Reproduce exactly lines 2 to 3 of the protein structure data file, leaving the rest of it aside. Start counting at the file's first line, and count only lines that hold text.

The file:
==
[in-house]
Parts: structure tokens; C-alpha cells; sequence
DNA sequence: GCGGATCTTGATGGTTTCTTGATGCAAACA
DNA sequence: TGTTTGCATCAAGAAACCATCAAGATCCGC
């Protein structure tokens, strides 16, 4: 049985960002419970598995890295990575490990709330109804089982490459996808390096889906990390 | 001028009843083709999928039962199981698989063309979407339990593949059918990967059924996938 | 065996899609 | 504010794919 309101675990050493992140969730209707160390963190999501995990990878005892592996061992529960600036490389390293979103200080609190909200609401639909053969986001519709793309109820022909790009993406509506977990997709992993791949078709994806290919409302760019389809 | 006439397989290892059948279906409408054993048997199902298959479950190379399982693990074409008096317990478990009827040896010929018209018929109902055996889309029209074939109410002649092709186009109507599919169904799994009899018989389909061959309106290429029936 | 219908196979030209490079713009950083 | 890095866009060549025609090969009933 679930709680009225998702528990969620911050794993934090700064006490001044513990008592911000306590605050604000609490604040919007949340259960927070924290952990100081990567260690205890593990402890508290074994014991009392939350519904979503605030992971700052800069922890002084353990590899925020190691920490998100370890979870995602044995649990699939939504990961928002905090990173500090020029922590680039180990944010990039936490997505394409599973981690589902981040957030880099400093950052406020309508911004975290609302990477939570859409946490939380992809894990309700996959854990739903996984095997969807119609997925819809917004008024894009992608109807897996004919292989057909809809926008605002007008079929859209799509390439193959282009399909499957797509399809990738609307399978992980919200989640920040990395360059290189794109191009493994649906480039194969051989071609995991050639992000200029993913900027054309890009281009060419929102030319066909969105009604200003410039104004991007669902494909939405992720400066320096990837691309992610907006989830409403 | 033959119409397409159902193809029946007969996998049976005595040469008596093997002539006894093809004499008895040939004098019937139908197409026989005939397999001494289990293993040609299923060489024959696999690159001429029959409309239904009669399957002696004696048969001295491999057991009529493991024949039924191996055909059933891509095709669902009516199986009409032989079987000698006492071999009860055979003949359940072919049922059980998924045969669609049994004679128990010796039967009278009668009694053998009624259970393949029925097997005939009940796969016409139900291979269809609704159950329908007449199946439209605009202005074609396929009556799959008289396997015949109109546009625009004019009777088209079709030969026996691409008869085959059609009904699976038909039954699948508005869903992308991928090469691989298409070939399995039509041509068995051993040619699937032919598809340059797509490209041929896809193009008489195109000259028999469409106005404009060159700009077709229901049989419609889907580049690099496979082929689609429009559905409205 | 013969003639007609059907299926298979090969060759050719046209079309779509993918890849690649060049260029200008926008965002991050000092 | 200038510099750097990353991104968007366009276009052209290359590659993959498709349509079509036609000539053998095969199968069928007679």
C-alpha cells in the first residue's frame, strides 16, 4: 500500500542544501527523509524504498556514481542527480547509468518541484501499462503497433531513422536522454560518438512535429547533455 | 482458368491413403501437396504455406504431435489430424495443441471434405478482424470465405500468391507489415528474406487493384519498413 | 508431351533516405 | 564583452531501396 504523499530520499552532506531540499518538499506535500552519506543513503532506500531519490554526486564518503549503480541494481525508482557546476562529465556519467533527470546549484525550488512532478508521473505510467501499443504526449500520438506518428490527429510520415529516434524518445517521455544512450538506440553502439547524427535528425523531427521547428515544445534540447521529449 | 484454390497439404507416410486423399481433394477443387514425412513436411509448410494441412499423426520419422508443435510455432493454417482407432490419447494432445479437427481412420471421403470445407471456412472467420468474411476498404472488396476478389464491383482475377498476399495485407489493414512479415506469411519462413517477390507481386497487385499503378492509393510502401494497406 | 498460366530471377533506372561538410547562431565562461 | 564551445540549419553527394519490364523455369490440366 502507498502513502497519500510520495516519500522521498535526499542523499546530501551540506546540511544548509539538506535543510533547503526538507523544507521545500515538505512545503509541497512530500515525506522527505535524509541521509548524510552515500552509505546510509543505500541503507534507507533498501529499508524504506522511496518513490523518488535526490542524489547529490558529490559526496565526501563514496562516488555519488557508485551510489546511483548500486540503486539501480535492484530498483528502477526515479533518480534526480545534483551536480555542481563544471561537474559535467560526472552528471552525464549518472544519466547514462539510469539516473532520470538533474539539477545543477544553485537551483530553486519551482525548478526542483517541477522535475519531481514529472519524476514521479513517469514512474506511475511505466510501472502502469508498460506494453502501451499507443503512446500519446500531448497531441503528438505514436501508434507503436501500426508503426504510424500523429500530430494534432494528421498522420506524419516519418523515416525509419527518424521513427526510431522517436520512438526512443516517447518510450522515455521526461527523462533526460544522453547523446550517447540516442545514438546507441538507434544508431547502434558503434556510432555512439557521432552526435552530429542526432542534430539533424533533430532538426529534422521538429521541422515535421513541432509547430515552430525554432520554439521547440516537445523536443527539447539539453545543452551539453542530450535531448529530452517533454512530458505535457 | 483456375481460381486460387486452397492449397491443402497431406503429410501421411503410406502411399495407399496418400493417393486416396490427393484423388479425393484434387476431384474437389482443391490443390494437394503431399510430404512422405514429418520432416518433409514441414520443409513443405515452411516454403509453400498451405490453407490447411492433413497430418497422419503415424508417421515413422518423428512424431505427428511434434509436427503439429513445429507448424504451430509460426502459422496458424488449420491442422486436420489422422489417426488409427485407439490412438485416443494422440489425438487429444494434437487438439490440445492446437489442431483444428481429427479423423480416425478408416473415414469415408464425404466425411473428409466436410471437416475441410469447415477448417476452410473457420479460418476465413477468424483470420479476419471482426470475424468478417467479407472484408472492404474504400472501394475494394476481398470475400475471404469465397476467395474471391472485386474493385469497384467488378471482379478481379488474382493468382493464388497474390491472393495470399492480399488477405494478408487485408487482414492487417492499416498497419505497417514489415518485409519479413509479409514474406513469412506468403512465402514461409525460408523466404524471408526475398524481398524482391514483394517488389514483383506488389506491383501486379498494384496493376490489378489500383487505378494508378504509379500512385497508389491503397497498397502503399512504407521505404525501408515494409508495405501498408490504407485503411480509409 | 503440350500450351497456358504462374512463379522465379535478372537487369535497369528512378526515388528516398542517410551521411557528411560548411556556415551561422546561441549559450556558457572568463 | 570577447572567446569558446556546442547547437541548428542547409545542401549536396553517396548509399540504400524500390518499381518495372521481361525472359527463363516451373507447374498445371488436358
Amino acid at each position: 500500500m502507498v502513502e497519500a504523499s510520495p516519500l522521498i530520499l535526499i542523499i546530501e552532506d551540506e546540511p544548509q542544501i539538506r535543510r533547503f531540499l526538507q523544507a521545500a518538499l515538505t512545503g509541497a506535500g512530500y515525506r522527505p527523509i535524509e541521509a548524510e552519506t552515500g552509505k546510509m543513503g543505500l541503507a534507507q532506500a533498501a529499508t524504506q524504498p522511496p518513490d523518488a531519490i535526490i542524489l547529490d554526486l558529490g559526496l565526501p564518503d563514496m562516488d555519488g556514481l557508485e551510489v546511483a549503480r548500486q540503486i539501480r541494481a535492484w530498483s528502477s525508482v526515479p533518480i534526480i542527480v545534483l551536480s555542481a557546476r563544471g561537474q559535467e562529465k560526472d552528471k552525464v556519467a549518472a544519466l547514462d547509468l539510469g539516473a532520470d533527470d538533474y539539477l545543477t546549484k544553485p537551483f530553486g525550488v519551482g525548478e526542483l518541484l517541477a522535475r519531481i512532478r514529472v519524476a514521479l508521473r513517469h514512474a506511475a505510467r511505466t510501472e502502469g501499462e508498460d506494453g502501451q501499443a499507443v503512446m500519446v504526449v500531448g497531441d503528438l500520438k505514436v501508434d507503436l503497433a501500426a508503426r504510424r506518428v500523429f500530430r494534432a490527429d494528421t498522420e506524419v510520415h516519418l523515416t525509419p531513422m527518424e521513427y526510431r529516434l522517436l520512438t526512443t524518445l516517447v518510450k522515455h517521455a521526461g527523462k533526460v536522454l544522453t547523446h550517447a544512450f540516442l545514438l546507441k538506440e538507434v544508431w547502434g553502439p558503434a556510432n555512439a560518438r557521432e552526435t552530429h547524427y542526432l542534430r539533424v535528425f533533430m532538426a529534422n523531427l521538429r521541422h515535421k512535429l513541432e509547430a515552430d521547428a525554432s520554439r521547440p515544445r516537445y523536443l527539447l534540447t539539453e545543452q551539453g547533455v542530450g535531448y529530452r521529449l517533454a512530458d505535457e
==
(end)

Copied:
Parts: structure tokens; C-alpha cells; sequence
DNA sequence: GCGGATCTTGATGGTTTCTTGATGCAAACA